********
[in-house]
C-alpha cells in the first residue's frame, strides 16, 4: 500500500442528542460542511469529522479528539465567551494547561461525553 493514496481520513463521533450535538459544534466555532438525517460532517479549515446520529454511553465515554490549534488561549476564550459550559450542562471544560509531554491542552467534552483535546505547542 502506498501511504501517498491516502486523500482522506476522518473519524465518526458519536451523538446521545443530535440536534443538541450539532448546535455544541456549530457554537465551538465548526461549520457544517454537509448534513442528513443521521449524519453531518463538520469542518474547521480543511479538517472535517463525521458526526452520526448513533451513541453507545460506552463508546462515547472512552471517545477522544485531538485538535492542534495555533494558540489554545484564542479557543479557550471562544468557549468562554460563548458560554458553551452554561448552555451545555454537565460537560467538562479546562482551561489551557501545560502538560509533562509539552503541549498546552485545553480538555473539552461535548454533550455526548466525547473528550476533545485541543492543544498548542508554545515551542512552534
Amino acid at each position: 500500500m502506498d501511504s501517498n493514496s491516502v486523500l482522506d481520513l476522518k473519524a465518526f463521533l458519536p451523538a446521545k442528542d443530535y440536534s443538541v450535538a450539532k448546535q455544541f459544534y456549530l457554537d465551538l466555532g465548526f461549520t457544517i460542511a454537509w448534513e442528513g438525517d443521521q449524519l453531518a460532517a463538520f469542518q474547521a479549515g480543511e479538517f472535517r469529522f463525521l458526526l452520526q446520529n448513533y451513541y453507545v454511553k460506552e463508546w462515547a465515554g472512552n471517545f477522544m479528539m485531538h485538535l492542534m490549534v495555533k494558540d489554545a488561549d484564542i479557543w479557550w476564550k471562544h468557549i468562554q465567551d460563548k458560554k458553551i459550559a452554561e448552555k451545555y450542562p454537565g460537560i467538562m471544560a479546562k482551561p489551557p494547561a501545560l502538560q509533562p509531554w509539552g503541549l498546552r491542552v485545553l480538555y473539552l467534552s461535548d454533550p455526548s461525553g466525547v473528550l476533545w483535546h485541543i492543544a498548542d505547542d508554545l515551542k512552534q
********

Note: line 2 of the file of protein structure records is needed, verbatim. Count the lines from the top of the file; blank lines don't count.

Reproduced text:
C-alpha cells in the first residue's frame, strides 16, 4: 500500500442528542460542511469529522479528539465567551494547561461525553 493514496481520513463521533450535538459544534466555532438525517460532517479549515446520529454511553465515554490549534488561549476564550459550559450542562471544560509531554491542552467534552483535546505547542 502506498501511504501517498491516502486523500482522506476522518473519524465518526458519536451523538446521545443530535440536534443538541450539532448546535455544541456549530457554537465551538465548526461549520457544517454537509448534513442528513443521521449524519453531518463538520469542518474547521480543511479538517472535517463525521458526526452520526448513533451513541453507545460506552463508546462515547472512552471517545477522544485531538485538535492542534495555533494558540489554545484564542479557543479557550471562544468557549468562554460563548458560554458553551452554561448552555451545555454537565460537560467538562479546562482551561489551557501545560502538560509533562509539552503541549498546552485545553480538555473539552461535548454533550455526548466525547473528550476533545485541543492543544498548542508554545515551542512552534